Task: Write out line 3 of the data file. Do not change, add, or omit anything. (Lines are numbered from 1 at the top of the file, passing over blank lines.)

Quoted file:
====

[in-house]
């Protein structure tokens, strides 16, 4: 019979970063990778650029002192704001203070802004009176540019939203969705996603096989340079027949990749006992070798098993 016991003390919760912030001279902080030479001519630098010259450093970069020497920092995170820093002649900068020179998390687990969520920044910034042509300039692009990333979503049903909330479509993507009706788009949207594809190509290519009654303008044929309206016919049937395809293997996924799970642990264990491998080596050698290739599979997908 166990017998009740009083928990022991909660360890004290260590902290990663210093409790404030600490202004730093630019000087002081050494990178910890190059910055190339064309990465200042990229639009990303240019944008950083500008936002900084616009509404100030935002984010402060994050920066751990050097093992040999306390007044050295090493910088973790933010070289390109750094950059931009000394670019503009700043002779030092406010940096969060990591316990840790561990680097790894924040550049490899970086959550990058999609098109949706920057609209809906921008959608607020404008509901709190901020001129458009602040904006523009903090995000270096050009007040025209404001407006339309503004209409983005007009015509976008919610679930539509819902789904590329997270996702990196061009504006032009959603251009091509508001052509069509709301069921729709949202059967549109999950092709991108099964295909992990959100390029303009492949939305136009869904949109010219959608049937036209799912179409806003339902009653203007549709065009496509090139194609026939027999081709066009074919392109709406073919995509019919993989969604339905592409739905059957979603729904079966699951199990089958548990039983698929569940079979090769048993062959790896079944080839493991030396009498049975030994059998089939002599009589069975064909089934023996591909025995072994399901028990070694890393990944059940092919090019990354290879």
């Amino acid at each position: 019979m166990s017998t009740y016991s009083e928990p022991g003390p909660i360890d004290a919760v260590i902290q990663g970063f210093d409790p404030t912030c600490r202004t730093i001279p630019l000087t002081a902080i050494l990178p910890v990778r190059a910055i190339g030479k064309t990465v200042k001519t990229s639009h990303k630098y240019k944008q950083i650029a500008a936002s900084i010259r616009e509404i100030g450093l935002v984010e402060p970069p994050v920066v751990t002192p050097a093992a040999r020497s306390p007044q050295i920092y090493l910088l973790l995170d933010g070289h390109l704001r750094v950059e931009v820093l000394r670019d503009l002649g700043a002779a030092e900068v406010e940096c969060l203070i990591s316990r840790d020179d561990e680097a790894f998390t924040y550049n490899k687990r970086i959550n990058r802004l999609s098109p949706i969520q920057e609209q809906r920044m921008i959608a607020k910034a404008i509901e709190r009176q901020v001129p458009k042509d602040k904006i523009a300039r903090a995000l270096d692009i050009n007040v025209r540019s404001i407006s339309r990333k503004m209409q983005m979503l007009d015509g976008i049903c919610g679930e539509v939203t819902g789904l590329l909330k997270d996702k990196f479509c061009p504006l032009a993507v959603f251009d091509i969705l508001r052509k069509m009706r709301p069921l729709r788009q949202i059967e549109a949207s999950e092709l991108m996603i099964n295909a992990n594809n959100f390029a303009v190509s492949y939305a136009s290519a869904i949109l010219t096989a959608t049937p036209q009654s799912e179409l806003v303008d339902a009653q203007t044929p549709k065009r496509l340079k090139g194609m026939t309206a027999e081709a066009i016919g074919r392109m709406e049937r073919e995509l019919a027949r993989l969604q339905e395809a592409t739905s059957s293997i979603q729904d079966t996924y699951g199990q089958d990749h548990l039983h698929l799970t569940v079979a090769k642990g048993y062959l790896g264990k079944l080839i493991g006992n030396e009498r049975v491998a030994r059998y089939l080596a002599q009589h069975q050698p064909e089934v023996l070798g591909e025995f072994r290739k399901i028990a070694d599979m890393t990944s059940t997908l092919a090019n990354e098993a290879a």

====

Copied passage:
């Amino acid at each position: 019979m166990s017998t009740y016991s009083e928990p022991g003390p909660i360890d004290a919760v260590i902290q990663g970063f210093d409790p404030t912030c600490r202004t730093i001279p630019l000087t002081a902080i050494l990178p910890v990778r190059a910055i190339g030479k064309t990465v200042k001519t990229s639009h990303k630098y240019k944008q950083i650029a500008a936002s900084i010259r616009e509404i100030g450093l935002v984010e402060p970069p994050v920066v751990t002192p050097a093992a040999r020497s306390p007044q050295i920092y090493l910088l973790l995170d933010g070289h390109l704001r750094v950059e931009v820093l000394r670019d503009l002649g700043a002779a030092e900068v406010e940096c969060l203070i990591s316990r840790d020179d561990e680097a790894f998390t924040y550049n490899k687990r970086i959550n990058r802004l999609s098109p949706i969520q920057e609209q809906r920044m921008i959608a607020k910034a404008i509901e709190r009176q901020v001129p458009k042509d602040k904006i523009a300039r903090a995000l270096d692009i050009n007040v025209r540019s404001i407006s339309r990333k503004m209409q983005m979503l007009d015509g976008i049903c919610g679930e539509v939203t819902g789904l590329l909330k997270d996702k990196f479509c061009p504006l032009a993507v959603f251009d091509i969705l508001r052509k069509m009706r709301p069921l729709r788009q949202i059967e549109a949207s999950e092709l991108m996603i099964n295909a992990n594809n959100f390029a303009v190509s492949y939305a136009s290519a869904i949109l010219t096989a959608t049937p036209q009654s799912e179409l806003v303008d339902a009653q203007t044929p549709k065009r496509l340079k090139g194609m026939t309206a027999e081709a066009i016919g074919r392109m709406e049937r073919e995509l019919a027949r993989l969604q339905e395809a592409t739905s059957s293997i979603q729904d079966t996924y699951g199990q089958d990749h548990l039983h698929l799970t569940v079979a090769k642990g048993y062959l790896g264990k079944l080839i493991g006992n030396e009498r049975v491998a030994r059998y089939l080596a002599q009589h069975q050698p064909e089934v023996l070798g591909e025995f072994r290739k399901i028990a070694d599979m890393t990944s059940t997908l092919a090019n990354e098993a290879a």